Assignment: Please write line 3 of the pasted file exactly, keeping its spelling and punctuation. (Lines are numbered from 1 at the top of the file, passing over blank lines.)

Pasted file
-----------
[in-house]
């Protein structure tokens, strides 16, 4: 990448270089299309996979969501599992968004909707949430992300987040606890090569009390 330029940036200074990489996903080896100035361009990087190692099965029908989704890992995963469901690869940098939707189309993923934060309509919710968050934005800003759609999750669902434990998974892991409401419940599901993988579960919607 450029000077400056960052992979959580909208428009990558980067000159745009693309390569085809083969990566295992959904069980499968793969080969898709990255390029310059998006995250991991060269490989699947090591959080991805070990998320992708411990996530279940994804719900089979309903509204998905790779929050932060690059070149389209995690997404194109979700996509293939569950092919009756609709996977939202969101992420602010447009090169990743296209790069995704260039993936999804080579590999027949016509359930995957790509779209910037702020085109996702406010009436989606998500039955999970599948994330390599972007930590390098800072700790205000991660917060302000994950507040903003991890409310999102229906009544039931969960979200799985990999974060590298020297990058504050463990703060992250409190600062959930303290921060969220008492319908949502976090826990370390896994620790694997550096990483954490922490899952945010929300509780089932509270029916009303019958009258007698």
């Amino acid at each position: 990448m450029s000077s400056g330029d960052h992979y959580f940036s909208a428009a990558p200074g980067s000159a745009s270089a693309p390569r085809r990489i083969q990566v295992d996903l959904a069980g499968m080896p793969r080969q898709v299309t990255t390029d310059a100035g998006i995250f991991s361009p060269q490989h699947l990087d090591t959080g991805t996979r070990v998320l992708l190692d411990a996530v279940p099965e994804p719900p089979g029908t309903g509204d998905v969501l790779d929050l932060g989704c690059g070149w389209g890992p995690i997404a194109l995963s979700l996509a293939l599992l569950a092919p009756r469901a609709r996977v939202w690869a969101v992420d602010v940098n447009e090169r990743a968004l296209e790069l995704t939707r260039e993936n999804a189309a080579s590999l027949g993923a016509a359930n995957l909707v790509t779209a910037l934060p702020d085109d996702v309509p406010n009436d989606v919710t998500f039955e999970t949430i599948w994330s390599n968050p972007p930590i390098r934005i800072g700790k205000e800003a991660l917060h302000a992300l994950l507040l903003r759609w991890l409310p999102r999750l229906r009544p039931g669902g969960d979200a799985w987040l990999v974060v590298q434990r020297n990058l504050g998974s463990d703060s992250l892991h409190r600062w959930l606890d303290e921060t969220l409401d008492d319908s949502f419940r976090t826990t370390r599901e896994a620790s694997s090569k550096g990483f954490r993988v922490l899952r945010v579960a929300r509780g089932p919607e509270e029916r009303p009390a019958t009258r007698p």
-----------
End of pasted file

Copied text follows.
């Amino acid at each position: 990448m450029s000077s400056g330029d960052h992979y959580f940036s909208a428009a990558p200074g980067s000159a745009s270089a693309p390569r085809r990489i083969q990566v295992d996903l959904a069980g499968m080896p793969r080969q898709v299309t990255t390029d310059a100035g998006i995250f991991s361009p060269q490989h699947l990087d090591t959080g991805t996979r070990v998320l992708l190692d411990a996530v279940p099965e994804p719900p089979g029908t309903g509204d998905v969501l790779d929050l932060g989704c690059g070149w389209g890992p995690i997404a194109l995963s979700l996509a293939l599992l569950a092919p009756r469901a609709r996977v939202w690869a969101v992420d602010v940098n447009e090169r990743a968004l296209e790069l995704t939707r260039e993936n999804a189309a080579s590999l027949g993923a016509a359930n995957l909707v790509t779209a910037l934060p702020d085109d996702v309509p406010n009436d989606v919710t998500f039955e999970t949430i599948w994330s390599n968050p972007p930590i390098r934005i800072g700790k205000e800003a991660l917060h302000a992300l994950l507040l903003r759609w991890l409310p999102r999750l229906r009544p039931g669902g969960d979200a799985w987040l990999v974060v590298q434990r020297n990058l504050g998974s463990d703060s992250l892991h409190r600062w959930l606890d303290e921060t969220l409401d008492d319908s949502f419940r976090t826990t370390r599901e896994a620790s694997s090569k550096g990483f954490r993988v922490l899952r945010v579960a929300r509780g089932p919607e509270e029916r009303p009390a019958t009258r007698p």